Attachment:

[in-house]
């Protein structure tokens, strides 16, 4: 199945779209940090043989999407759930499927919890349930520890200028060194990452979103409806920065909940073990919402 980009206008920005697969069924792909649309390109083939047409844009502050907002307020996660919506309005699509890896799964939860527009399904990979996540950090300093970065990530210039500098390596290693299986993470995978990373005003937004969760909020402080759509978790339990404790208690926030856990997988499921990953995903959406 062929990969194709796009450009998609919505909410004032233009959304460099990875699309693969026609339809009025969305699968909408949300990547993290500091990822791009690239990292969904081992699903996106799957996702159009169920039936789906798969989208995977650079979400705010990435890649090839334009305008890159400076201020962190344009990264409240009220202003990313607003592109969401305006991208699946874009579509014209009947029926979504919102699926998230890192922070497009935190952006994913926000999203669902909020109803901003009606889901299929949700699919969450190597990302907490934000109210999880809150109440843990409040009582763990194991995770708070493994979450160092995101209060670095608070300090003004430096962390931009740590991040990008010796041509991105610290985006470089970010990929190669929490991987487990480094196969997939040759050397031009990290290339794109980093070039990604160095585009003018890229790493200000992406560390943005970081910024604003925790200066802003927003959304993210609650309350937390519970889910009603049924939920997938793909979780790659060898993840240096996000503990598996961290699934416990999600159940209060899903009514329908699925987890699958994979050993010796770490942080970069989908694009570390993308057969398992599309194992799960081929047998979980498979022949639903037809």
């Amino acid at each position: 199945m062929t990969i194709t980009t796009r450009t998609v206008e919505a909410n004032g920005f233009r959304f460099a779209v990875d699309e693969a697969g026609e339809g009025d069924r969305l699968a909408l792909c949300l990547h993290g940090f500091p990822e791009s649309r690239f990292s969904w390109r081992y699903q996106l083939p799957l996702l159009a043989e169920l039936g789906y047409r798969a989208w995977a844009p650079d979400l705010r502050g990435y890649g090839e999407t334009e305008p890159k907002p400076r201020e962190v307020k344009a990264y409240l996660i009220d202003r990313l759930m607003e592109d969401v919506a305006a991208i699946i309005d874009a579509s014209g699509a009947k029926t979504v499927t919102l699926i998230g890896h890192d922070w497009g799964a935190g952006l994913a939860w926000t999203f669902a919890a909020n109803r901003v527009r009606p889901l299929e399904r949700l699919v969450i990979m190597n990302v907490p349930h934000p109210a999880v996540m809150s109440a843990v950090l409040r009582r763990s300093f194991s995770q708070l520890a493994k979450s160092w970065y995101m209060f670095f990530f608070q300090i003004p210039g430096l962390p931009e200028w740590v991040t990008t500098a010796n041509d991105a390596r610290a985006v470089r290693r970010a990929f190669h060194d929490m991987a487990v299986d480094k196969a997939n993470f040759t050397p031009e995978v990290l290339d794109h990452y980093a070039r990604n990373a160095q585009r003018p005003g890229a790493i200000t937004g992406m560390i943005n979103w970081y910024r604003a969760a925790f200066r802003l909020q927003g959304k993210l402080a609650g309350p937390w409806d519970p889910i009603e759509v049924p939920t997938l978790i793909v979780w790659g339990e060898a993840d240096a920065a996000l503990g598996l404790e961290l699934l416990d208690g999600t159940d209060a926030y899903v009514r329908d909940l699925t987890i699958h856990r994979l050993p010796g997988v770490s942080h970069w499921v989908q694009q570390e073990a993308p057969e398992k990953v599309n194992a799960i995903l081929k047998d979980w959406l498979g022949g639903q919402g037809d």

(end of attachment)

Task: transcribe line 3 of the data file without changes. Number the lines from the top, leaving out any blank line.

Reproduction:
């Amino acid at each position: 199945m062929t990969i194709t980009t796009r450009t998609v206008e919505a909410n004032g920005f233009r959304f460099a779209v990875d699309e693969a697969g026609e339809g009025d069924r969305l699968a909408l792909c949300l990547h993290g940090f500091p990822e791009s649309r690239f990292s969904w390109r081992y699903q996106l083939p799957l996702l159009a043989e169920l039936g789906y047409r798969a989208w995977a844009p650079d979400l705010r502050g990435y890649g090839e999407t334009e305008p890159k907002p400076r201020e962190v307020k344009a990264y409240l996660i009220d202003r990313l759930m607003e592109d969401v919506a305006a991208i699946i309005d874009a579509s014209g699509a009947k029926t979504v499927t919102l699926i998230g890896h890192d922070w497009g799964a935190g952006l994913a939860w926000t999203f669902a919890a909020n109803r901003v527009r009606p889901l299929e399904r949700l699919v969450i990979m190597n990302v907490p349930h934000p109210a999880v996540m809150s109440a843990v950090l409040r009582r763990s300093f194991s995770q708070l520890a493994k979450s160092w970065y995101m209060f670095f990530f608070q300090i003004p210039g430096l962390p931009e200028w740590v991040t990008t500098a010796n041509d991105a390596r610290a985006v470089r290693r970010a990929f190669h060194d929490m991987a487990v299986d480094k196969a997939n993470f040759t050397p031009e995978v990290l290339d794109h990452y980093a070039r990604n990373a160095q585009r003018p005003g890229a790493i200000t937004g992406m560390i943005n979103w970081y910024r604003a969760a925790f200066r802003l909020q927003g959304k993210l402080a609650g309350p937390w409806d519970p889910i009603e759509v049924p939920t997938l978790i793909v979780w790659g339990e060898a993840d240096a920065a996000l503990g598996l404790e961290l699934l416990d208690g999600t159940d209060a926030y899903v009514r329908d909940l699925t987890i699958h856990r994979l050993p010796g997988v770490s942080h970069w499921v989908q694009q570390e073990a993308p057969e398992k990953v599309n194992a799960i995903l081929k047998d979980w959406l498979g022949g639903q919402g037809d």